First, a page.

Redefining Navigational Queries to Find Perfect Sites

A number of search engine researchers look at queries that searchers type into a search box, and break them down into three kinds of queries based upon the intent of those searchers – navigational, informational, and transactional. Navigational queries have been seen as searches where someone searching intended to find a specific known site.

Imagine instead considering a navigational query to be one where a perfect site exists that is an ideal one for a search engine to show to a searcher in response to that query, regardless of whether they knew about the site or not. A search engine might put that perfect site at the top of search results, and not worry too much about other results shown.

When is a query a navigational query, and when might a site be considered a perfect site for that query?

A recent patent application from Yahoo transforms the meaning of what a navigation query is, and finds a way to automate the process of determining whether a query is navigational, and whether a perfect page does exist for that query.

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Smarter Google Maps Would Add Movement and Templates for Tasks

Would you use an internet mapping system that could show you changes in distances to places that you’ve identified as you move around?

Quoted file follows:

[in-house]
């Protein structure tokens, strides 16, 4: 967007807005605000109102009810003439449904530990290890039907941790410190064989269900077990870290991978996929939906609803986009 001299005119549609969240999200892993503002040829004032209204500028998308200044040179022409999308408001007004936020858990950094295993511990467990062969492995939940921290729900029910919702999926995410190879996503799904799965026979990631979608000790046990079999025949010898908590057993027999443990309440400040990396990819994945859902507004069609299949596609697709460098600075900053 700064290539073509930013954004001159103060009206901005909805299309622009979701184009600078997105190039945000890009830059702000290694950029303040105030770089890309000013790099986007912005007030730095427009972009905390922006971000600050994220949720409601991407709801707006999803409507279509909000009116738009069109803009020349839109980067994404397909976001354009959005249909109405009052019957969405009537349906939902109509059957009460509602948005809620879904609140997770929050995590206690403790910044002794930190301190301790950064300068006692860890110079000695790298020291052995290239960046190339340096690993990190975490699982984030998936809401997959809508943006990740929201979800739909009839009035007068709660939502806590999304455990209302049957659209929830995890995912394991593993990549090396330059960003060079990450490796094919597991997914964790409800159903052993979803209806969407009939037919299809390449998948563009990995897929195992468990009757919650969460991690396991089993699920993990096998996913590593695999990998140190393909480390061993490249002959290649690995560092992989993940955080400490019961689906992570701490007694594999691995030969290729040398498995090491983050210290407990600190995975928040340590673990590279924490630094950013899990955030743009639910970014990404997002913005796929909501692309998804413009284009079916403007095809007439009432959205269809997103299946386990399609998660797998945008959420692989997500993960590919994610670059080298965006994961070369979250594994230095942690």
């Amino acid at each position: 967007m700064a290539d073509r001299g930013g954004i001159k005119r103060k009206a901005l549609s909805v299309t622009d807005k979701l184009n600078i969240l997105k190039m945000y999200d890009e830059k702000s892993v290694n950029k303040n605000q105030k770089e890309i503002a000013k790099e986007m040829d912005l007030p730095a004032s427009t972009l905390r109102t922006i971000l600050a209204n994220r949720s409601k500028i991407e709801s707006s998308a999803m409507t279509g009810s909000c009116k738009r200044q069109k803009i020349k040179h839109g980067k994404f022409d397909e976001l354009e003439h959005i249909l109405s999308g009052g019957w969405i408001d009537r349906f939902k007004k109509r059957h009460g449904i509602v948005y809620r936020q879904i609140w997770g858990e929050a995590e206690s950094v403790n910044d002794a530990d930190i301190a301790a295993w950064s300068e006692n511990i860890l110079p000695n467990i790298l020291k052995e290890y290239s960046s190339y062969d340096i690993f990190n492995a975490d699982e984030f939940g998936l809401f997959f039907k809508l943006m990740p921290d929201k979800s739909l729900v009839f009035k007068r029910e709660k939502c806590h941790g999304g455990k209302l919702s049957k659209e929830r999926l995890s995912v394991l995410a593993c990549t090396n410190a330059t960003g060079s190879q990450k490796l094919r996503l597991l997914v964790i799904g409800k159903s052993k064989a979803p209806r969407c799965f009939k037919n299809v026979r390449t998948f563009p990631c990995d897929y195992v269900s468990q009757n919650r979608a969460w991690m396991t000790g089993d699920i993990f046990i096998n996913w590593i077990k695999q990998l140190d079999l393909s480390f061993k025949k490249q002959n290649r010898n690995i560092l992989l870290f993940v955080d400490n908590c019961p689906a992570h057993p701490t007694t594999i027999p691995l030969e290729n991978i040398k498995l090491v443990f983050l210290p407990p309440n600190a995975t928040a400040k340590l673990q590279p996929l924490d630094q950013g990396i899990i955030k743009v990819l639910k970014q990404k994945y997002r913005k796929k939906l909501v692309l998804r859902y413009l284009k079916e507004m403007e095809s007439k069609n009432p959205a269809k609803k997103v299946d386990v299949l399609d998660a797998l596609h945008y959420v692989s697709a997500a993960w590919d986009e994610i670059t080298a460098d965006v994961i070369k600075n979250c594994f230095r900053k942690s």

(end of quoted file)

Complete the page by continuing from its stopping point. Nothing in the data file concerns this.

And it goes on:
How about one where specific templates could be created to show you information about locations to help you with tasks such as home hunting or school hunting or vacationing?

Google explores those kinds of abilities in a new patent application titled Dynamic Exploration of Electronic Maps (US Patent Application 20080059205).

Google Electronic Map

The templates for different tasks could be created by Google or Google users or by both. The maps might use some technology like AJAX to update distances and other information on the fly.

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Yahoo Automates Usability Consulting

How much might the usability of a web page matter to a search engine? If that search engine were to look at an approximation of the layout of a web page, it could try to understand how good of a user experience visiting that page might be, and evaluate the page based upon certain characteristics that it finds upon the page.

A patent application from Yahoo provides a long list of factors that it might look at to determine how usable a web page might be.

So why would a search engine be interested in determining the usability of a web page?

The authors of the document tell us that:

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The Importance of Page Layout in SEO

If a search engine could understand the layout of a web page and identify the most important part of a web page, it could pay more attention to that section of the page when indexing content from the page.

It could give links found within that section of the page more weight than links found in other sections of the page, and it could consider information within that area more weight when determining what the page is about.

We’ve seen the idea of breaking pages up into parts from a couple of the major commercial search engines:

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